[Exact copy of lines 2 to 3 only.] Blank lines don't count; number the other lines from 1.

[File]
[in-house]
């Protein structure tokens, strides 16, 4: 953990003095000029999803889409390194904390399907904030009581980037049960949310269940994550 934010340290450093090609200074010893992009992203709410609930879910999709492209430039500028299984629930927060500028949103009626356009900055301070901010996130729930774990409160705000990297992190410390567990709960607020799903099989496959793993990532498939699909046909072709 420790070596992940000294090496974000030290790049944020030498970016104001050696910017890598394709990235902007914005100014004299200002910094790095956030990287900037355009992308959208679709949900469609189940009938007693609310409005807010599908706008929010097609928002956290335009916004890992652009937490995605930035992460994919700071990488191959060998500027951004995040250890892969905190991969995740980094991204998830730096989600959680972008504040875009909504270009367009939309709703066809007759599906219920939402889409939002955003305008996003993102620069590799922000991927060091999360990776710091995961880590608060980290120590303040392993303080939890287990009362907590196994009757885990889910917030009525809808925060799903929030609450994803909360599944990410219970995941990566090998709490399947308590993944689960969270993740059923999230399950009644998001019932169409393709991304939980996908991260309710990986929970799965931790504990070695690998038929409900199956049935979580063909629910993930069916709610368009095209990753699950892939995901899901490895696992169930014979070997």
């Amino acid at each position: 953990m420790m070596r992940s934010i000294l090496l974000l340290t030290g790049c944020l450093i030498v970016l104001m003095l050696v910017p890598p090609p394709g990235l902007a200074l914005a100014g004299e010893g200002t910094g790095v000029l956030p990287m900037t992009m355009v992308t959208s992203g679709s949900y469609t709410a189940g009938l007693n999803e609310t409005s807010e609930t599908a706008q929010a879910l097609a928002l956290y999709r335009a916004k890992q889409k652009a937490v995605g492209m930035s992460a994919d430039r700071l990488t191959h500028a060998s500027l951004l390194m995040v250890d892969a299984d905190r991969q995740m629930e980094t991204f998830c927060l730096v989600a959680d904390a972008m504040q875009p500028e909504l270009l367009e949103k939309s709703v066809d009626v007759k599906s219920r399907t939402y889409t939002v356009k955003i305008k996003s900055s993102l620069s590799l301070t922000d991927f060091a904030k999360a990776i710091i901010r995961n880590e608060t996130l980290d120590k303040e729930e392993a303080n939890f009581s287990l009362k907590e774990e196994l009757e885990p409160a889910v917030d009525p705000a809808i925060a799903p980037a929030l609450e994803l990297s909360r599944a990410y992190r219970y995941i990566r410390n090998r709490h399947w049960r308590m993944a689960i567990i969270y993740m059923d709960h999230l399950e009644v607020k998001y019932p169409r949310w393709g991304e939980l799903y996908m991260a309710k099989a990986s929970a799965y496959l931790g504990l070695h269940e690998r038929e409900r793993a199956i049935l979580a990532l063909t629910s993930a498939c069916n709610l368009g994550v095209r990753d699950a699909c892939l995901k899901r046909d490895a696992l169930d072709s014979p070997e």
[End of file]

């Protein structure tokens, strides 16, 4: 953990003095000029999803889409390194904390399907904030009581980037049960949310269940994550 934010340290450093090609200074010893992009992203709410609930879910999709492209430039500028299984629930927060500028949103009626356009900055301070901010996130729930774990409160705000990297992190410390567990709960607020799903099989496959793993990532498939699909046909072709 420790070596992940000294090496974000030290790049944020030498970016104001050696910017890598394709990235902007914005100014004299200002910094790095956030990287900037355009992308959208679709949900469609189940009938007693609310409005807010599908706008929010097609928002956290335009916004890992652009937490995605930035992460994919700071990488191959060998500027951004995040250890892969905190991969995740980094991204998830730096989600959680972008504040875009909504270009367009939309709703066809007759599906219920939402889409939002955003305008996003993102620069590799922000991927060091999360990776710091995961880590608060980290120590303040392993303080939890287990009362907590196994009757885990889910917030009525809808925060799903929030609450994803909360599944990410219970995941990566090998709490399947308590993944689960969270993740059923999230399950009644998001019932169409393709991304939980996908991260309710990986929970799965931790504990070695690998038929409900199956049935979580063909629910993930069916709610368009095209990753699950892939995901899901490895696992169930014979070997």
């Amino acid at each position: 953990m420790m070596r992940s934010i000294l090496l974000l340290t030290g790049c944020l450093i030498v970016l104001m003095l050696v910017p890598p090609p394709g990235l902007a200074l914005a100014g004299e010893g200002t910094g790095v000029l956030p990287m900037t992009m355009v992308t959208s992203g679709s949900y469609t709410a189940g009938l007693n999803e609310t409005s807010e609930t599908a706008q929010a879910l097609a928002l956290y999709r335009a916004k890992q889409k652009a937490v995605g492209m930035s992460a994919d430039r700071l990488t191959h500028a060998s500027l951004l390194m995040v250890d892969a299984d905190r991969q995740m629930e980094t991204f998830c927060l730096v989600a959680d904390a972008m504040q875009p500028e909504l270009l367009e949103k939309s709703v066809d009626v007759k599906s219920r399907t939402y889409t939002v356009k955003i305008k996003s900055s993102l620069s590799l301070t922000d991927f060091a904030k999360a990776i710091i901010r995961n880590e608060t996130l980290d120590k303040e729930e392993a303080n939890f009581s287990l009362k907590e774990e196994l009757e885990p409160a889910v917030d009525p705000a809808i925060a799903p980037a929030l609450e994803l990297s909360r599944a990410y992190r219970y995941i990566r410390n090998r709490h399947w049960r308590m993944a689960i567990i969270y993740m059923d709960h999230l399950e009644v607020k998001y019932p169409r949310w393709g991304e939980l799903y996908m991260a309710k099989a990986s929970a799965y496959l931790g504990l070695h269940e690998r038929e409900r793993a199956i049935l979580a990532l063909t629910s993930a498939c069916n709610l368009g994550v095209r990753d699950a699909c892939l995901k899901r046909d490895a696992l169930d072709s014979p070997e």